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Auto Immune Diseases





Rheumatoid Arthritis

Posted by on Nov 23, 2012 in Auto Immune Diseases

Like other types of arthritis, rheumatoid arthritis is a condition marked by inflammation in the joints. But unlike the more common osteoarthritis, which is caused by wear and tear on the cartilage that cushions the joints, rheumatoid arthritis is an autoimmune disease. The immune system attacks the joints, resulting in inflammation, irritation, and cartilage damage. Rheumatoid arthritis usually occurs in joints on both sides of the body. Common sites of swelling, pain, and redness include the hands, wrists, and knees, but other joints and organs may be affected. Treatments are aimed at quelling inflammation and halting disease process, but new regenerative medicine approaches are also being explored. Read More

Multiple Sclerosis

Posted by on Nov 23, 2012 in Auto Immune Diseases

Multiple sclerosis is an autoimmune disease that affects the brain and central nervous system. This inflammatory condition is marked by damage to the myelin sheaths that cover and protect nerve cells. Affecting twice as many women as men, it is usually diagnosed between the ages of 20 and 40 years. Multiple sclerosis flareups tend to be episodic, often but not always followed by periods of remission. They vary in severity, length, and location, and symptoms may manifest in virtually every area of the body. There is no known cure for multiple sclerosis, and the drugs usually prescribed are riddled with adverse effects. Therefore, researchers are looking for promising alternatives. Read More

Lupus

Posted by on Nov 23, 2012 in Auto Immune Diseases

Lupus (systemic lupus erythematosus or SLE) is an autoimmune disease. In this and related conditions, the immune system mistakenly attacks healthy tissues, leading to inflammation, pain, swelling, and tissue destruction. Most patients with lupus experience symptoms in the joints of the hands, fingers, wrists, and knees. However, this disorder also often presents with other symptoms, such as a characteristic rash, fatigue, swollen lymph nodes, and fever. Lupus is usually treated with anti-inflammatory drugs, but there is no known cure. However, cutting-edge approaches are being studied. Read More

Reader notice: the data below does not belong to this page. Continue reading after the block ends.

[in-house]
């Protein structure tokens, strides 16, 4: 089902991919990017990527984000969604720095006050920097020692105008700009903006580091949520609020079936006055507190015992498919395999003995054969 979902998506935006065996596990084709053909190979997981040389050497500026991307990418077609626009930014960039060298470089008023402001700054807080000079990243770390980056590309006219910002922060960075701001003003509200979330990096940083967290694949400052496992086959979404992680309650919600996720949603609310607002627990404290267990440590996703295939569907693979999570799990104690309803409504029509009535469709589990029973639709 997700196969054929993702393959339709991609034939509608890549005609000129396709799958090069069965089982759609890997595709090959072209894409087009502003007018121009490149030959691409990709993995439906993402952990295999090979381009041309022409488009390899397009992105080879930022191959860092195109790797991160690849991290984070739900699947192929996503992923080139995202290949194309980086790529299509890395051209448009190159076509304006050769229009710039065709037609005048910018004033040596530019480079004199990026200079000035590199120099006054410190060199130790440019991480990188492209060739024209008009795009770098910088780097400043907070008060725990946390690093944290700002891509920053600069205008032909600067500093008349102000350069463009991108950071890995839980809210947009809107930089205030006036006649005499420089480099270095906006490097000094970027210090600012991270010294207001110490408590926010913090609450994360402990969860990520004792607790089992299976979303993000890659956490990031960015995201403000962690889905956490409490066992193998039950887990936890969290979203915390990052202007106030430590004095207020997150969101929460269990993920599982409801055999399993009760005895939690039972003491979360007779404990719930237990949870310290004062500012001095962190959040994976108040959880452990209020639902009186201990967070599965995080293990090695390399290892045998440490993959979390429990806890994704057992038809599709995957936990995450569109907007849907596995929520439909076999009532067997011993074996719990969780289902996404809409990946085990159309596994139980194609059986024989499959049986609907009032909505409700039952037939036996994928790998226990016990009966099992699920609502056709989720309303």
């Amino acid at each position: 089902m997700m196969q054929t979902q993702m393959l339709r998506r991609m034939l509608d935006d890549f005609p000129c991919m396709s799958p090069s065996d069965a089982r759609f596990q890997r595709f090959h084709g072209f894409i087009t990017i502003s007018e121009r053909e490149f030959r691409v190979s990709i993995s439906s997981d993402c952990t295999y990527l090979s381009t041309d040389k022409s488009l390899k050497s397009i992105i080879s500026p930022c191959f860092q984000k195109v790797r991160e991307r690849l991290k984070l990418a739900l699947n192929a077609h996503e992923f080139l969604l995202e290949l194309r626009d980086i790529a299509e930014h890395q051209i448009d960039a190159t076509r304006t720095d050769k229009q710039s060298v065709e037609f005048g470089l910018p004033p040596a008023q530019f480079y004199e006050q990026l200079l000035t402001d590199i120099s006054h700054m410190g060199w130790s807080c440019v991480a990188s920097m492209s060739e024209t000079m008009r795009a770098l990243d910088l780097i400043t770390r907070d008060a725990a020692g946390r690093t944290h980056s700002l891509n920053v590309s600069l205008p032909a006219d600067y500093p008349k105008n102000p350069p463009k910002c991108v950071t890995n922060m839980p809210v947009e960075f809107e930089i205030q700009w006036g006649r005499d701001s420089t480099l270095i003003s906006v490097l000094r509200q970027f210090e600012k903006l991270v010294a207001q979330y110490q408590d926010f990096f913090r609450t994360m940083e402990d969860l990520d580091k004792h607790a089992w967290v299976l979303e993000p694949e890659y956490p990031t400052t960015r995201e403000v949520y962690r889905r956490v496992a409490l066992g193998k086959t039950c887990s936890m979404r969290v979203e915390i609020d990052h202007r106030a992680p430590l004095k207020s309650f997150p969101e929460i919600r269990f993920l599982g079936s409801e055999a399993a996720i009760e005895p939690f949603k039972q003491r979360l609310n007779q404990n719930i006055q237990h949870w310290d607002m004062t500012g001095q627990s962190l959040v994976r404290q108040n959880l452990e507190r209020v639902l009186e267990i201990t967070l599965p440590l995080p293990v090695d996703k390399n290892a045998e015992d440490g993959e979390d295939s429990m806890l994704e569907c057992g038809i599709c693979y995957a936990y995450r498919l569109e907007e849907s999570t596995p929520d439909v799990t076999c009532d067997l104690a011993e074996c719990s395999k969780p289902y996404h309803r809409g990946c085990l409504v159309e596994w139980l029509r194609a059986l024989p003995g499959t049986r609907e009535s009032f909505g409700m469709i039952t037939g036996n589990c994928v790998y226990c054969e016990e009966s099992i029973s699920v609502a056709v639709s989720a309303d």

Crohn’s Disease

Posted by on Nov 23, 2012 in Auto Immune Diseases

Crohn’s disease is an inflammatory bowel disease that usually affects the intestinal tract. Symptoms, which can range from mild to severe, often come and go and include bloating, abdominal pain, diarrhea, loss of appetite, and impaired absorption. As a result, weight loss and nutritional deficiencies are quite common. Scientists aren't in agreement as to the exact cause of Crohn’s disease, but many experts believe it is an autoimmune disease. Patients are typically treated with anti-inflammatory drugs, diet changes, and, in severe cases, surgery to remove damaged sections of the colon. However, there is growing enthusiasm for a breakthrough approach to Crohn’s disease. Read More

Hepatitis

Posted by on Nov 23, 2012 in Auto Immune Diseases

Hepatitis is characterized by inflammation of the liver. In some people, the underlying cause is an autoimmune attack in which the immune system destroys the body's own tissues. (These individuals may also be dealing with other autoimmune diseases.) The primary cause of hepatitis, however, is viral infection (hepatitis A, B, and C) . Other common causes include excessive use of alcohol, overdoses of acetaminophen and other medications, and bacterial infections. Whatever the cause, it is important to arrest the progression of hepatitis. If left untreated, it may progress to cirrhosis, liver cancer, and complete liver failure. Read More

Other Autoimmune Diseases

Posted by on Nov 23, 2012 in Auto Immune Diseases

Autoimmune diseases affect increasing numbers of people of all ages and walks of life. Caused by an immune system gone awry, the hallmark of all autoimmune diseases is an attack on the body’s own tissues. This results in chronic inflammation and, depending on the specific disorder, damage to the joints, myelin sheaths that insulate nerve cells, insulin-producing cells in the pancreas, the thyroid gland, and other tissues. Examples of autoimmune diseases include Hashimoto's thyroiditis, Graves disease, type 1 diabetes, scleroderma, myasthenia gravis, Sjogren syndrome, as well as rheumatoid arthritis, multiple sclerosis, lupus, and dozens of other conditions. Breakthrough approaches are sorely needed for these chronic and progressive disorders. Read More